LETTER OF TRANSMITTAL
Governor Earl Ray Tomblin
State of West Virginia
1900 Kanawha Boulevard East
Charleston, West Virginia 25305
Dear Governor Tomblin:
It is with sadness and honor that I submit this report of the Upper Big Branch mine disaster to you. Sadness because events occurred which made this investigation necessary; honor because the loss of these lives compel us to make these losses meaningful by improving mine safety.
On April 13, 2010, I was asked by then Governor Manchin to conduct an independent investigation of the Upper Big Branch Mine disaster where 29 miners were killed.
As part of that effort, I and seven associates formed the Independent Investigation Panel (GIIP) which undertook an analysis of the events leading up to the disaster, the disaster itself, as well as, its aftermath.
We have attempted, through impartial analysis, to determine not only the causes of the disaster, but also to learn how to prevent further such events from occurring and to develop reforms to make mining safer.
We have followed the facts to wherever they have led; have attempted to learn the essential causes of the explosion and also have examined the existing regulatory system to determine how this could have happened; and finally how government and industry responded to this emergency.
Here, as so often before, the mine rescue volunteers proved heroic in their willingness to quickly assemble and attempt to rescue – then recover – the trapped miners. The team members all receive our praise and profound thanks. They truly are the “Minute Men” of American industry.
Further, we wish to thank the many Upper Big Branch miners and supervisors who gave candid and honest testimony. Their concern with finding the facts in order to prevent other similar disasters speaks volumes about their regard for the victims and their families and is in sharp contrast to others who declined to testify.
Sadly, despite all efforts, 29 miners died and one was severely injured. Their families have an immeasurable burden to carry the rest of their lives. To each of them we offer our sympathy, condolence and prayers knowing of its inadequacy, but offering this undertaking in an effort to make improvements which will protect the men and women who are at work today.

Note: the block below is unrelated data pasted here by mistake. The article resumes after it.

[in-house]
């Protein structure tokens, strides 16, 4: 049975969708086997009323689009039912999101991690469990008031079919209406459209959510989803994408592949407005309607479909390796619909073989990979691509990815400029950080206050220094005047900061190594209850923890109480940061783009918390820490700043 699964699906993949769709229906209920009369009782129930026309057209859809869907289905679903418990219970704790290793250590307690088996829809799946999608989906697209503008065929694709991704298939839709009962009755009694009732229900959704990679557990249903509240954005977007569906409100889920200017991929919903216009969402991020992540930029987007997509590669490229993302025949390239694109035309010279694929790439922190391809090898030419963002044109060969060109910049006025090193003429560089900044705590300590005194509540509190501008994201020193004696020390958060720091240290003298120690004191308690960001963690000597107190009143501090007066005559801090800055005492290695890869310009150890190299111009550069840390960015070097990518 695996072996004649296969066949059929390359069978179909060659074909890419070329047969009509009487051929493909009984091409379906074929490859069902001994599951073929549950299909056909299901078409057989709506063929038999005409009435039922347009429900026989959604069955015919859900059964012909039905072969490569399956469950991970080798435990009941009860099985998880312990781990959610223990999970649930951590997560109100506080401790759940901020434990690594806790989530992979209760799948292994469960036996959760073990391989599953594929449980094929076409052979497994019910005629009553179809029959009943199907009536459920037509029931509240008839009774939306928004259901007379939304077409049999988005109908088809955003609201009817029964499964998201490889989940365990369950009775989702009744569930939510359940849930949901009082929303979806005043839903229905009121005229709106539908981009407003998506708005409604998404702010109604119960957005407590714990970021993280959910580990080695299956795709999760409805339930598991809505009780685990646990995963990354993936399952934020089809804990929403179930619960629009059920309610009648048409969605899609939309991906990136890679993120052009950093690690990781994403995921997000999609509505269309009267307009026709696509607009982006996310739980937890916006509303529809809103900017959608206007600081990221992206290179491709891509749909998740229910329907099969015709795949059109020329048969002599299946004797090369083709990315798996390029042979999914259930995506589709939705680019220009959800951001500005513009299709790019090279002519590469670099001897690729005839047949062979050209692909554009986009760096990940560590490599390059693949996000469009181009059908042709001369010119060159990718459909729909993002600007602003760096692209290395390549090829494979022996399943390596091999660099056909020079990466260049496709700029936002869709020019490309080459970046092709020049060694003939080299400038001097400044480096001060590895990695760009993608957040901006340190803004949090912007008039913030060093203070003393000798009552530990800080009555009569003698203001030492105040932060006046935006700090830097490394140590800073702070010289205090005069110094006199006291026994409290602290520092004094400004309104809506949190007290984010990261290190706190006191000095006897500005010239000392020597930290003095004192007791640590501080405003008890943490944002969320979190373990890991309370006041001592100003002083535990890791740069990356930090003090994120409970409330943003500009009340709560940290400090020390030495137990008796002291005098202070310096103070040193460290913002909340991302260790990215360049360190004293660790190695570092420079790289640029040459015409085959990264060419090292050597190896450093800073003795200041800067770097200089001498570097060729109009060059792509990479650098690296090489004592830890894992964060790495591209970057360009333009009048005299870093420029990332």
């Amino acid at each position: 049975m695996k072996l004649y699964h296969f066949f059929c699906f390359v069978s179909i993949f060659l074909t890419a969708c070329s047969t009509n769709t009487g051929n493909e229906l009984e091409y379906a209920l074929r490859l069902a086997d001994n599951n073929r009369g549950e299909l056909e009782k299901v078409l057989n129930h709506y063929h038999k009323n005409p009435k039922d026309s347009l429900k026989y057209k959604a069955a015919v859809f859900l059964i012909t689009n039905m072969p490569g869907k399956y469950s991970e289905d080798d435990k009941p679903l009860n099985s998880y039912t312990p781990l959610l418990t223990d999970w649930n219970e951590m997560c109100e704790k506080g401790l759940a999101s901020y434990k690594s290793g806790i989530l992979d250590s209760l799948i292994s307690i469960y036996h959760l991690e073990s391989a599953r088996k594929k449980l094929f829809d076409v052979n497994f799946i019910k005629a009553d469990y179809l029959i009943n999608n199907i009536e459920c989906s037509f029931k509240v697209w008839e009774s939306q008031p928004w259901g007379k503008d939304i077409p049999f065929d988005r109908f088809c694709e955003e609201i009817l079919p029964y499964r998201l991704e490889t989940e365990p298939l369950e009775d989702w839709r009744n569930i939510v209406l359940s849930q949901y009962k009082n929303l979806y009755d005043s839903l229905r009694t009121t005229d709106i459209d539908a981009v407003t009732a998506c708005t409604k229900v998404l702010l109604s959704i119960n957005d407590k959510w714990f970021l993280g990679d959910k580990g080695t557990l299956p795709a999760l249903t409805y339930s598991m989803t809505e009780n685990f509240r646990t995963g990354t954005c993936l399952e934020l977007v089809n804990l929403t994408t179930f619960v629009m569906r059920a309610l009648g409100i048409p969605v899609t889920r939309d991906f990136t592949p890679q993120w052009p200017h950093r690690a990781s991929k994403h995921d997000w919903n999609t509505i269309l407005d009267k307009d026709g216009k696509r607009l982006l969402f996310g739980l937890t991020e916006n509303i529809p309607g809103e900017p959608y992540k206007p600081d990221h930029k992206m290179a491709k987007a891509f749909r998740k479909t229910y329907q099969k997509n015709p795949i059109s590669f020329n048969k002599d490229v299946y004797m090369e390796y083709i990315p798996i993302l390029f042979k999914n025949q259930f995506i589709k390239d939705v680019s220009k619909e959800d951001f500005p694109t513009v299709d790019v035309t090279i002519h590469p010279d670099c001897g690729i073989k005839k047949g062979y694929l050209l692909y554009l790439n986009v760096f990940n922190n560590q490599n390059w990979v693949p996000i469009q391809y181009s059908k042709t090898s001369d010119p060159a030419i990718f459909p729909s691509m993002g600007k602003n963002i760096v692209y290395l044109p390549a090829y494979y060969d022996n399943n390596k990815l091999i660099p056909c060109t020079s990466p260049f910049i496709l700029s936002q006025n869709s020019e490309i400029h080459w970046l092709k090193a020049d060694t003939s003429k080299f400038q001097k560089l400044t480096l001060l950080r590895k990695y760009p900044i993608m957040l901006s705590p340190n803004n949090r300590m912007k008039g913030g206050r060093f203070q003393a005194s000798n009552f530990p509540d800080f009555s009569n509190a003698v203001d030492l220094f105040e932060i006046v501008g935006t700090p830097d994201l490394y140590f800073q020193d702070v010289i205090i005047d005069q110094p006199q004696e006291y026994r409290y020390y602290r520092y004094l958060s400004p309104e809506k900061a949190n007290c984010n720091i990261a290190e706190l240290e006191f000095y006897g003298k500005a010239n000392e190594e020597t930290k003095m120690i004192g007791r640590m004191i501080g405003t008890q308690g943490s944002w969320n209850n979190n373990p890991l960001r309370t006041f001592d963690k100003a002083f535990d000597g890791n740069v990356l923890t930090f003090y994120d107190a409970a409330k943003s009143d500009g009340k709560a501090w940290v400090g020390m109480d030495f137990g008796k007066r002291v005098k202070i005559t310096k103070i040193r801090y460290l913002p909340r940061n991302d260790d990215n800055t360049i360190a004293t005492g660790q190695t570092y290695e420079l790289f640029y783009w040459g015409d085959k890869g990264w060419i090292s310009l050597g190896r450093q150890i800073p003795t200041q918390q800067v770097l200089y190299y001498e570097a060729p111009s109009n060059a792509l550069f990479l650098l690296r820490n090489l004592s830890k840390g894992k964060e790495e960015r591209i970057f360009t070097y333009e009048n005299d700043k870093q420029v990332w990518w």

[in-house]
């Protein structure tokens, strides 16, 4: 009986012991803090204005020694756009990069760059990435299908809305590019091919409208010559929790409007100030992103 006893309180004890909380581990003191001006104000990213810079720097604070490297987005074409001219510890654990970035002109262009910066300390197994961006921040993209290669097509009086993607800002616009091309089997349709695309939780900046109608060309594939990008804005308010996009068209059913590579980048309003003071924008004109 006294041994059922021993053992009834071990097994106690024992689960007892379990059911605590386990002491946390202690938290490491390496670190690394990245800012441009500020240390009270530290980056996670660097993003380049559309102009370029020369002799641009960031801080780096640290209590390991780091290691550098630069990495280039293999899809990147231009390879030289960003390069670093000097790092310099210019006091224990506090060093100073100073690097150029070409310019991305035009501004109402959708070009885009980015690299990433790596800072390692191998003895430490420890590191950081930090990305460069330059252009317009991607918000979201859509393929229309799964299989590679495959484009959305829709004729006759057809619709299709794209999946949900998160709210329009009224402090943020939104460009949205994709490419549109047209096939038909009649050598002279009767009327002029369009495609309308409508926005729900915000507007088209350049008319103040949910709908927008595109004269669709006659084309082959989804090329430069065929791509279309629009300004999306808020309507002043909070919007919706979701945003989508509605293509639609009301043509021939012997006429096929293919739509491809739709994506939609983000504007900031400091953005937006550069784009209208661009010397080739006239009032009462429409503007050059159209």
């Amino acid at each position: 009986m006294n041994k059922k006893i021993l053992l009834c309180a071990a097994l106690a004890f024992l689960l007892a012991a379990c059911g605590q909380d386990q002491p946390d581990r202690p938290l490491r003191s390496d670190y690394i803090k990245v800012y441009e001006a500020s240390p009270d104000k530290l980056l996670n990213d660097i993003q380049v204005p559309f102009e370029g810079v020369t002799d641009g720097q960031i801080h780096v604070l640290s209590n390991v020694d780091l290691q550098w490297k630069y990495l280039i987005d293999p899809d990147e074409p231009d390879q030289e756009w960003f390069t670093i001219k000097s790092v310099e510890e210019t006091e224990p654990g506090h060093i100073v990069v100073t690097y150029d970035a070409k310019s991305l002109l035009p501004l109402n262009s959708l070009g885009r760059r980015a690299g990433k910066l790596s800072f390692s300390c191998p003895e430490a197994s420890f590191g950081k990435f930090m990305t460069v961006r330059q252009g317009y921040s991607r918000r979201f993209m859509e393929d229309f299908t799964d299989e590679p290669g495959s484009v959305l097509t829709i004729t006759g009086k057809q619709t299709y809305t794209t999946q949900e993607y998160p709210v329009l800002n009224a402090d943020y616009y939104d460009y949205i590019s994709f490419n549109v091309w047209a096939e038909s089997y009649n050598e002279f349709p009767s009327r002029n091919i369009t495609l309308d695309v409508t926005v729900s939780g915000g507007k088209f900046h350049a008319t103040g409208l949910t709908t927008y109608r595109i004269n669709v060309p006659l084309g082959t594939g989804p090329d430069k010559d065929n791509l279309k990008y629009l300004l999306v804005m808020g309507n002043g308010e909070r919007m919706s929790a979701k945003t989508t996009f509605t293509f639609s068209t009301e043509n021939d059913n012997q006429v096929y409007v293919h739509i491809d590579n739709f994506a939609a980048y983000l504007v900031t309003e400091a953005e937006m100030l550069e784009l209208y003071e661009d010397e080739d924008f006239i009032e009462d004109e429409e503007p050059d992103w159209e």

During the course of this investigation, I was asked by a sister of one of the victims “Please, just tell us what happened.” We have endeavored to do just that. We have also attempted to learn why it happened and explain to the families, friends and general public what went wrong.
Our investigation, while thorough, could not be exhaustive. There are still questions which remain, in part, because the force of the explosion destroyed much evidence. Regrettably, some may never be answered. More than a year has passed since the disaster, and we believe it best to submit now to you what we’ve learned and offer concrete suggestions on how to prevent other disasters, rather than extend our inquiry indefinitely.
The findings and recommendations offered here are in a constructive spirit of transforming the U.S. mining industry into a global leader for safe and healthy mining, today and tomorrow.
Our recommendations are of no value unless adopted by industry and governments for it is only then that miners will have a better chance to return home safe and sound to their families each day.
Our nation’s reliance on coal is likely to continue for sometime – all of us reap the benefits that result from the efforts of men and women working in coal mines. We owe it to them to ensure a safe and healthful work place; we as a nation and the mining industry have shown that we know how to mine safely. We are obliged to do that.
The efforts of my associates, Beth Spence, Jim Beck, Celeste Monforton, Debbie Roberts, Katie Beall, Pat McGinley and Suzanne Weise, have been truly remarkable. For more than a year, this group has attended interviews, conducted a full underground investigation, reviewed thousands of documents, transcripts, data, information and correspondence. They have worked tirelessly to determine the cause of the explosion and how to prevent it from happening again.
Following such a disaster, there is but one choice: to promptly and thoroughly investigate and to set out a course of action which will ensure, as far as is humanly possible, that the lives of the 29 men were not lost in vain.
J. Davitt McAteer
Shepherdstown, West Virginia